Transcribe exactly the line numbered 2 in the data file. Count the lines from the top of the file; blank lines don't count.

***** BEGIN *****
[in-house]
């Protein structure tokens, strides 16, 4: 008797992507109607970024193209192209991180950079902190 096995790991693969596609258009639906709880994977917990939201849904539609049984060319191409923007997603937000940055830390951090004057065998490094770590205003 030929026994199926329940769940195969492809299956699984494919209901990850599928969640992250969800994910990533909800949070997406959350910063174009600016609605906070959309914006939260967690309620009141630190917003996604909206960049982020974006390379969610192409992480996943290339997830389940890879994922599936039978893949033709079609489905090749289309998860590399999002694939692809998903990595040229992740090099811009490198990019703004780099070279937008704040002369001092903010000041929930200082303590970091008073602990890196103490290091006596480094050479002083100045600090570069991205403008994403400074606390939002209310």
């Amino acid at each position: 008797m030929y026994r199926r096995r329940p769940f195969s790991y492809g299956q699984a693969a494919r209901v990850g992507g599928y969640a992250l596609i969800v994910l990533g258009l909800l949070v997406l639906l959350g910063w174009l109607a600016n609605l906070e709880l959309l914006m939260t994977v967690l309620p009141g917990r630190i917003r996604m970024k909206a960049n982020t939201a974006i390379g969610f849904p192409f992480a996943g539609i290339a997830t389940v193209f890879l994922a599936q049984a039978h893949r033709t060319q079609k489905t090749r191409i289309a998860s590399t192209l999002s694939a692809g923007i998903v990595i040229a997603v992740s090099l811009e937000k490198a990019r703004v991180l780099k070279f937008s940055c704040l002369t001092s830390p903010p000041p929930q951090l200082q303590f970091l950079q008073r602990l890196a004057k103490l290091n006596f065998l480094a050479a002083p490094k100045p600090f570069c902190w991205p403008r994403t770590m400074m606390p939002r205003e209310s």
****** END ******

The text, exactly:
């Protein structure tokens, strides 16, 4: 008797992507109607970024193209192209991180950079902190 096995790991693969596609258009639906709880994977917990939201849904539609049984060319191409923007997603937000940055830390951090004057065998490094770590205003 030929026994199926329940769940195969492809299956699984494919209901990850599928969640992250969800994910990533909800949070997406959350910063174009600016609605906070959309914006939260967690309620009141630190917003996604909206960049982020974006390379969610192409992480996943290339997830389940890879994922599936039978893949033709079609489905090749289309998860590399999002694939692809998903990595040229992740090099811009490198990019703004780099070279937008704040002369001092903010000041929930200082303590970091008073602990890196103490290091006596480094050479002083100045600090570069991205403008994403400074606390939002209310």